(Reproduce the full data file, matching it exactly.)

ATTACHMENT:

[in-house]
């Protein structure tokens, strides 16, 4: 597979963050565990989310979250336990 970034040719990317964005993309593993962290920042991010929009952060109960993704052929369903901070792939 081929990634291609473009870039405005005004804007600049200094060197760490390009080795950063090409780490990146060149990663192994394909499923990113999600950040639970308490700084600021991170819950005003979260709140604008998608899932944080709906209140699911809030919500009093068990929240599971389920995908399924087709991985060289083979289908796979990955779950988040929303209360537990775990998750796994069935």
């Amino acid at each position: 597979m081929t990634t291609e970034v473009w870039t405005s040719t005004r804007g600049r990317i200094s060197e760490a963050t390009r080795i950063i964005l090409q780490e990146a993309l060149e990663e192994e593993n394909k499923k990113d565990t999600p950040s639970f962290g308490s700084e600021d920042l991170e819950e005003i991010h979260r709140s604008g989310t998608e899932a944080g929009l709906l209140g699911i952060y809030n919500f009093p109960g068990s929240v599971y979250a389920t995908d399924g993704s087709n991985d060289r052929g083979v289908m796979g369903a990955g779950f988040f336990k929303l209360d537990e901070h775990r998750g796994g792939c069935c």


[in-house]
């Protein structure tokens, strides 16, 4: 597979963050565990989310979250336990 970034040719990317964005993309593993962290920042991010929009952060109960993704052929369903901070792939 081929990634291609473009870039405005005004804007600049200094060197760490390009080795950063090409780490990146060149990663192994394909499923990113999600950040639970308490700084600021991170819950005003979260709140604008998608899932944080709906209140699911809030919500009093068990929240599971389920995908399924087709991985060289083979289908796979990955779950988040929303209360537990775990998750796994069935």
């Amino acid at each position: 597979m081929t990634t291609e970034v473009w870039t405005s040719t005004r804007g600049r990317i200094s060197e760490a963050t390009r080795i950063i964005l090409q780490e990146a993309l060149e990663e192994e593993n394909k499923k990113d565990t999600p950040s639970f962290g308490s700084e600021d920042l991170e819950e005003i991010h979260r709140s604008g989310t998608e899932a944080g929009l709906l209140g699911i952060y809030n919500f009093p109960g068990s929240v599971y979250a389920t995908d399924g993704s087709n991985d060289r052929g083979v289908m796979g369903a990955g779950f988040f336990k929303l209360d537990e901070h775990r998750g796994g792939c069935c």